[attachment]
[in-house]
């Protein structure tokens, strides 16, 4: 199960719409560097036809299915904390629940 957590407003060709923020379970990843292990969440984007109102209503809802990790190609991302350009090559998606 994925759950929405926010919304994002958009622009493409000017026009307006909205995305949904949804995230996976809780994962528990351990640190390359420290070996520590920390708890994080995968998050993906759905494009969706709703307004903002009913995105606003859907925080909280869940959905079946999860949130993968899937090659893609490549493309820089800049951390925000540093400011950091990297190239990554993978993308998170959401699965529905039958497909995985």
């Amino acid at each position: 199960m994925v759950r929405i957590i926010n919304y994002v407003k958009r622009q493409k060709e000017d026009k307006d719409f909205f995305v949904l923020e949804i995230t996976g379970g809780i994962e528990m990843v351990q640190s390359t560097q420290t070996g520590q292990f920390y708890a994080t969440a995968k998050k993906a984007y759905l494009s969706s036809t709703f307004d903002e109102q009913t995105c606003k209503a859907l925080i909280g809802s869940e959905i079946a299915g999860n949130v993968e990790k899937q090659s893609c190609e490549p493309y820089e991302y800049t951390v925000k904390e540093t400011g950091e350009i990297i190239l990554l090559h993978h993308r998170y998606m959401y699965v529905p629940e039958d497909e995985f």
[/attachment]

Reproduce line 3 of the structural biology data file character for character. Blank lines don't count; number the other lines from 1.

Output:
């Amino acid at each position: 199960m994925v759950r929405i957590i926010n919304y994002v407003k958009r622009q493409k060709e000017d026009k307006d719409f909205f995305v949904l923020e949804i995230t996976g379970g809780i994962e528990m990843v351990q640190s390359t560097q420290t070996g520590q292990f920390y708890a994080t969440a995968k998050k993906a984007y759905l494009s969706s036809t709703f307004d903002e109102q009913t995105c606003k209503a859907l925080i909280g809802s869940e959905i079946a299915g999860n949130v993968e990790k899937q090659s893609c190609e490549p493309y820089e991302y800049t951390v925000k904390e540093t400011g950091e350009i990297i190239l990554l090559h993978h993308r998170y998606m959401y699965v529905p629940e039958d497909e995985f």